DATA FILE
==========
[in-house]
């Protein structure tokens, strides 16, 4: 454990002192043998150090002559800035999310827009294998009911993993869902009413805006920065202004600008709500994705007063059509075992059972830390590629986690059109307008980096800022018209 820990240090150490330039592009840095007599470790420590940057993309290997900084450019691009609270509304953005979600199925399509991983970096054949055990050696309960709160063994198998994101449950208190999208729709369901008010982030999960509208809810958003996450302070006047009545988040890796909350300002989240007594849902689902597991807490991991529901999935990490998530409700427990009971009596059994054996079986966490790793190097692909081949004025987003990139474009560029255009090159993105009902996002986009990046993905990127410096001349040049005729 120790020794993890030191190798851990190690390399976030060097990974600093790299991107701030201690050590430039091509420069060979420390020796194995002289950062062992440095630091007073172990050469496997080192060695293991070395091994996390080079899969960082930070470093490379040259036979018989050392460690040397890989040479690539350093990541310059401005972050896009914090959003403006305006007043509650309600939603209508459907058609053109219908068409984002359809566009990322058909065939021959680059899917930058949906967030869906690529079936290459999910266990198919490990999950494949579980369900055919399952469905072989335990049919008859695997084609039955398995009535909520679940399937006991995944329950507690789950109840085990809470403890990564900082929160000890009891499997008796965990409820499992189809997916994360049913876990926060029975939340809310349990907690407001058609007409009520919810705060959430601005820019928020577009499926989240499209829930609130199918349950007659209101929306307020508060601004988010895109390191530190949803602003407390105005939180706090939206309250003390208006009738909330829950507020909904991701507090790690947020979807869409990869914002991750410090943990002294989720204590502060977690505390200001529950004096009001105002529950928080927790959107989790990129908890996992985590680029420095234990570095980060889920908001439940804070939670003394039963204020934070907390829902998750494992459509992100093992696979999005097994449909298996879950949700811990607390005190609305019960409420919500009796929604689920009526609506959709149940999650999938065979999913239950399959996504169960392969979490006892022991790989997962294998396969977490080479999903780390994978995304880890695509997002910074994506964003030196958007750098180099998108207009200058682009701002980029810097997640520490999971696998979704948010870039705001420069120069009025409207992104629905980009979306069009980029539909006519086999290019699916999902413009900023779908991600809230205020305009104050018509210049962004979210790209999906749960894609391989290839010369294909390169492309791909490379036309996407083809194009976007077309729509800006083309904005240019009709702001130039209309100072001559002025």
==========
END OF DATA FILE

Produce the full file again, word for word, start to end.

[in-house]
């Protein structure tokens, strides 16, 4: 454990002192043998150090002559800035999310827009294998009911993993869902009413805006920065202004600008709500994705007063059509075992059972830390590629986690059109307008980096800022018209 820990240090150490330039592009840095007599470790420590940057993309290997900084450019691009609270509304953005979600199925399509991983970096054949055990050696309960709160063994198998994101449950208190999208729709369901008010982030999960509208809810958003996450302070006047009545988040890796909350300002989240007594849902689902597991807490991991529901999935990490998530409700427990009971009596059994054996079986966490790793190097692909081949004025987003990139474009560029255009090159993105009902996002986009990046993905990127410096001349040049005729 120790020794993890030191190798851990190690390399976030060097990974600093790299991107701030201690050590430039091509420069060979420390020796194995002289950062062992440095630091007073172990050469496997080192060695293991070395091994996390080079899969960082930070470093490379040259036979018989050392460690040397890989040479690539350093990541310059401005972050896009914090959003403006305006007043509650309600939603209508459907058609053109219908068409984002359809566009990322058909065939021959680059899917930058949906967030869906690529079936290459999910266990198919490990999950494949579980369900055919399952469905072989335990049919008859695997084609039955398995009535909520679940399937006991995944329950507690789950109840085990809470403890990564900082929160000890009891499997008796965990409820499992189809997916994360049913876990926060029975939340809310349990907690407001058609007409009520919810705060959430601005820019928020577009499926989240499209829930609130199918349950007659209101929306307020508060601004988010895109390191530190949803602003407390105005939180706090939206309250003390208006009738909330829950507020909904991701507090790690947020979807869409990869914002991750410090943990002294989720204590502060977690505390200001529950004096009001105002529950928080927790959107989790990129908890996992985590680029420095234990570095980060889920908001439940804070939670003394039963204020934070907390829902998750494992459509992100093992696979999005097994449909298996879950949700811990607390005190609305019960409420919500009796929604689920009526609506959709149940999650999938065979999913239950399959996504169960392969979490006892022991790989997962294998396969977490080479999903780390994978995304880890695509997002910074994506964003030196958007750098180099998108207009200058682009701002980029810097997640520490999971696998979704948010870039705001420069120069009025409207992104629905980009979306069009980029539909006519086999290019699916999902413009900023779908991600809230205020305009104050018509210049962004979210790209999906749960894609391989290839010369294909390169492309791909490379036309996407083809194009976007077309729509800006083309904005240019009709702001130039209309100072001559002025």